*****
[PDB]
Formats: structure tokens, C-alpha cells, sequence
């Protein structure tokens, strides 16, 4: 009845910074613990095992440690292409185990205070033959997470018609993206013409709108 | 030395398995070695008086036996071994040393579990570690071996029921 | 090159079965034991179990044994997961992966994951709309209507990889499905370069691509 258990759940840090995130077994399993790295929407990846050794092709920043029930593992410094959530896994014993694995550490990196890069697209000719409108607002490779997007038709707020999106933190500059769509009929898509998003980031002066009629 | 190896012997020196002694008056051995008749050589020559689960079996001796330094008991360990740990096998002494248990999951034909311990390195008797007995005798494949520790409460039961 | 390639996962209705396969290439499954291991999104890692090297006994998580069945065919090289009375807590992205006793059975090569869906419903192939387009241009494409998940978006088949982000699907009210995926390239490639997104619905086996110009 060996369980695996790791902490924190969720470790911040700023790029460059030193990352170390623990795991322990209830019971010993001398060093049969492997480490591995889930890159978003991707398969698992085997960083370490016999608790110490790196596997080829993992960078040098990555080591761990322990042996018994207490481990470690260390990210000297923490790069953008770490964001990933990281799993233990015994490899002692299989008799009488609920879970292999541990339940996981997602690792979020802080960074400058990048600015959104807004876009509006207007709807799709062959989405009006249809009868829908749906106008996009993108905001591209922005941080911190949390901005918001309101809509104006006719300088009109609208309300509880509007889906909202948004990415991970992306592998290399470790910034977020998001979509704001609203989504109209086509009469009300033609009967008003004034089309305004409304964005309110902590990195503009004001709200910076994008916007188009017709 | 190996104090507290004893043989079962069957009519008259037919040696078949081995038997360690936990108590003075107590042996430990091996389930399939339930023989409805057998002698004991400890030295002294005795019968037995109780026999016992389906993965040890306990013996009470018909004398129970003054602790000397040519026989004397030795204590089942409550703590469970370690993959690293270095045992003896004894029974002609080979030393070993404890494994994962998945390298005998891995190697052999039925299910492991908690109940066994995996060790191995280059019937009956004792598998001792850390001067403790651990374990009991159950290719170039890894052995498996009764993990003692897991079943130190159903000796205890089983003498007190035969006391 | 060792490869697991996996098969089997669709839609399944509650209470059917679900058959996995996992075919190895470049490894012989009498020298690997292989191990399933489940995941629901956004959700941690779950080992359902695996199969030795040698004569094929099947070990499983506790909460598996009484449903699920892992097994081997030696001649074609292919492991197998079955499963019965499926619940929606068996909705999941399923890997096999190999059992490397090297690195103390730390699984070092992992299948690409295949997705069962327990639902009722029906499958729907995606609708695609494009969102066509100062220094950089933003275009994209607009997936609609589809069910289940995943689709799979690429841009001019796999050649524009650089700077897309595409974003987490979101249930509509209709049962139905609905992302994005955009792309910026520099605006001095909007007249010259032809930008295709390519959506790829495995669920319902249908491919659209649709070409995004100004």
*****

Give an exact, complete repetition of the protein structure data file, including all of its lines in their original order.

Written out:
[PDB]
Formats: structure tokens, C-alpha cells, sequence
């Protein structure tokens, strides 16, 4: 009845910074613990095992440690292409185990205070033959997470018609993206013409709108 | 030395398995070695008086036996071994040393579990570690071996029921 | 090159079965034991179990044994997961992966994951709309209507990889499905370069691509 258990759940840090995130077994399993790295929407990846050794092709920043029930593992410094959530896994014993694995550490990196890069697209000719409108607002490779997007038709707020999106933190500059769509009929898509998003980031002066009629 | 190896012997020196002694008056051995008749050589020559689960079996001796330094008991360990740990096998002494248990999951034909311990390195008797007995005798494949520790409460039961 | 390639996962209705396969290439499954291991999104890692090297006994998580069945065919090289009375807590992205006793059975090569869906419903192939387009241009494409998940978006088949982000699907009210995926390239490639997104619905086996110009 060996369980695996790791902490924190969720470790911040700023790029460059030193990352170390623990795991322990209830019971010993001398060093049969492997480490591995889930890159978003991707398969698992085997960083370490016999608790110490790196596997080829993992960078040098990555080591761990322990042996018994207490481990470690260390990210000297923490790069953008770490964001990933990281799993233990015994490899002692299989008799009488609920879970292999541990339940996981997602690792979020802080960074400058990048600015959104807004876009509006207007709807799709062959989405009006249809009868829908749906106008996009993108905001591209922005941080911190949390901005918001309101809509104006006719300088009109609208309300509880509007889906909202948004990415991970992306592998290399470790910034977020998001979509704001609203989504109209086509009469009300033609009967008003004034089309305004409304964005309110902590990195503009004001709200910076994008916007188009017709 | 190996104090507290004893043989079962069957009519008259037919040696078949081995038997360690936990108590003075107590042996430990091996389930399939339930023989409805057998002698004991400890030295002294005795019968037995109780026999016992389906993965040890306990013996009470018909004398129970003054602790000397040519026989004397030795204590089942409550703590469970370690993959690293270095045992003896004894029974002609080979030393070993404890494994994962998945390298005998891995190697052999039925299910492991908690109940066994995996060790191995280059019937009956004792598998001792850390001067403790651990374990009991159950290719170039890894052995498996009764993990003692897991079943130190159903000796205890089983003498007190035969006391 | 060792490869697991996996098969089997669709839609399944509650209470059917679900058959996995996992075919190895470049490894012989009498020298690997292989191990399933489940995941629901956004959700941690779950080992359902695996199969030795040698004569094929099947070990499983506790909460598996009484449903699920892992097994081997030696001649074609292919492991197998079955499963019965499926619940929606068996909705999941399923890997096999190999059992490397090297690195103390730390699984070092992992299948690409295949997705069962327990639902009722029906499958729907995606609708695609494009969102066509100062220094950089933003275009994209607009997936609609589809069910289940995943689709799979690429841009001019796999050649524009650089700077897309595409974003987490979101249930509509209709049962139905609905992302994005955009792309910026520099605006001095909007007249010259032809930008295709390519959506790829495995669920319902249908491919659209649709070409995004100004």